Back to School with Justice
It’s been almost 20 years since I had to shop for back-to-school clothes. Where do I even begin, especially if I want to live justly?
Ashlee is at that weird in-between stage—outgrowing girls clothing, but not really a junior size. I remember those days from my childhood. For more than a year, the only place I could shop was Sears’ “Lemon Frog” shop (but at least the clothes were groovy).
I’ve tried the reusit shop, the yard sale and the hand-me-down route, and it works pretty well for tops, but pants, shorts and skirts are a disaster! Way too much energy expended for little or no return.
Ashlee and I have begun making the rounds of stores, trying on all sorts of sizes from both the girls and juniors. A JC Penney the girls-plus 16 1/2 fits, but at Old Navy she’s a ladies size 6 if anything fits at all. At Justice for Girls she’s a 14 or 16. Other places, nothing fits. There’s no buying without trying it on.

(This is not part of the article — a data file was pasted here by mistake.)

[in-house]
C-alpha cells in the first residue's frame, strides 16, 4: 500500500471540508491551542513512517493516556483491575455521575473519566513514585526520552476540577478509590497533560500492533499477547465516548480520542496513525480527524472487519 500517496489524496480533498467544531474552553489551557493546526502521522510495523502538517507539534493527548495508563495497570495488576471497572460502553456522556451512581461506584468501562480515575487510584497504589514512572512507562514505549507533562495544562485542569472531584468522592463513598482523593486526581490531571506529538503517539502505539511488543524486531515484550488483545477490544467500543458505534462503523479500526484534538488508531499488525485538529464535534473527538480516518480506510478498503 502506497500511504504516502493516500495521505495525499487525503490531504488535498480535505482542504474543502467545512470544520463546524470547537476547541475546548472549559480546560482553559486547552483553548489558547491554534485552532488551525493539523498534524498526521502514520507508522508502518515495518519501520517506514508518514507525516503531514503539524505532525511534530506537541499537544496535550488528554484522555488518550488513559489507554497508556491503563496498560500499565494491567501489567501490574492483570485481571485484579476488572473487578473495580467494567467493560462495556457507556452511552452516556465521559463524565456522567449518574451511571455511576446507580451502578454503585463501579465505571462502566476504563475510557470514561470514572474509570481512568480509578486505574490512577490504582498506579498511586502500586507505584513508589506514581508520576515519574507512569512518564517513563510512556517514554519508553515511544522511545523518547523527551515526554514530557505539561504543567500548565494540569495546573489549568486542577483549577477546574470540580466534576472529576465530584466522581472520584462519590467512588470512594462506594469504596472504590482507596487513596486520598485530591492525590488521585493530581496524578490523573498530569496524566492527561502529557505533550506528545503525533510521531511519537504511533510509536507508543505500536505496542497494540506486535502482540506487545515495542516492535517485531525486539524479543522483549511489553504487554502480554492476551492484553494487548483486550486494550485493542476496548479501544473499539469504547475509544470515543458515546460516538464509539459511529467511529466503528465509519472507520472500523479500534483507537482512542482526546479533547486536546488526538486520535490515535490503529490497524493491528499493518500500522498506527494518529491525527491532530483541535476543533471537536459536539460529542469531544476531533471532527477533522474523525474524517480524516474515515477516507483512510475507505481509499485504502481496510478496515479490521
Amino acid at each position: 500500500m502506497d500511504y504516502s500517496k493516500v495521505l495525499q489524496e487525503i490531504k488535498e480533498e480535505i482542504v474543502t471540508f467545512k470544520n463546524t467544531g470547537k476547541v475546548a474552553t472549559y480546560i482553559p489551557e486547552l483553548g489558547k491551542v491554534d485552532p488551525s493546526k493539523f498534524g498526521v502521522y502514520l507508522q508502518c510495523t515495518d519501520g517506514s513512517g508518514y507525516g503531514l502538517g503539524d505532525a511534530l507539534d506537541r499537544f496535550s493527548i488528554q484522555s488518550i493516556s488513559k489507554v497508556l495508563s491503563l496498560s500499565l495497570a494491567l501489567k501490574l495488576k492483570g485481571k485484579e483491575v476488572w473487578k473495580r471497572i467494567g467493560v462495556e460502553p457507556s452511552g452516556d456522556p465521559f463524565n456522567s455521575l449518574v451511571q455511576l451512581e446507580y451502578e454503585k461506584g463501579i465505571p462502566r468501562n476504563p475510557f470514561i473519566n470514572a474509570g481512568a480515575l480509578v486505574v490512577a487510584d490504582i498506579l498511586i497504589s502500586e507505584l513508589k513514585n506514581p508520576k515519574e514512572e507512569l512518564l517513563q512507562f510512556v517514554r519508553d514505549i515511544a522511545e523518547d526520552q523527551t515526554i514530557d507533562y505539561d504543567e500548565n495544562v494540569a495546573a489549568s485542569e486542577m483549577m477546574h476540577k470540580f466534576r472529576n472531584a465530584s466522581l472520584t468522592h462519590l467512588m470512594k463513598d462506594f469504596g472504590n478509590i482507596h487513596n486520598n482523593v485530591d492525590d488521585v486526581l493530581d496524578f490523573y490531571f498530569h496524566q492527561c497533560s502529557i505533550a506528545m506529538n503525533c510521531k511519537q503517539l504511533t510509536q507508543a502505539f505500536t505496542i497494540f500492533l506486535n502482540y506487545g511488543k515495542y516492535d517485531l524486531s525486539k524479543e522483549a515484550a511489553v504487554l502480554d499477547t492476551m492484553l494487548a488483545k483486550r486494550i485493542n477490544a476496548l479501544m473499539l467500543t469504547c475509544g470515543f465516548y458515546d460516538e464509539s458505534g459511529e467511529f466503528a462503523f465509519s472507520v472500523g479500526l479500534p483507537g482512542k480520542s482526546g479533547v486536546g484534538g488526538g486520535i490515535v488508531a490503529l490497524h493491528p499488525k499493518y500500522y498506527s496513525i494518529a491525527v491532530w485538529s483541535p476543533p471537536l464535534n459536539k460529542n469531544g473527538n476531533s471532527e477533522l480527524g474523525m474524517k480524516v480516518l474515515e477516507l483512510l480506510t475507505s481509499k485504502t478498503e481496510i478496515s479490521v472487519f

I know from reading Green America’s Guide for Ending Sweatshops (download your own here) that most traditional retailers are still contracting with producers operating in sweatshop conditions. Most use practices that harm the environment. Few pay fair wages.
So if Justice for Girls offers no justice, and neither do other retailers, how do you responsibly outfit a preteen for school?
I went on worldofgood.com, which offers goods only by “eco-positive, people-positive” sellers, but there are no pants a self-conscious preteen would wear (little I would wear either). And since kids keep growing, and you need to regularly replace almost entire wardrobes, I can’t afford to be spending big bucks for each item.
So what’s the solution? I don’t have one. I’m guessing we’ll be shopping where all other preteen girls shop. If you have a more just solution, feel free to let me know. I’m certainly open to it!
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Carol has been blogging since 2005. Blog posts prior to 2010 can be found here.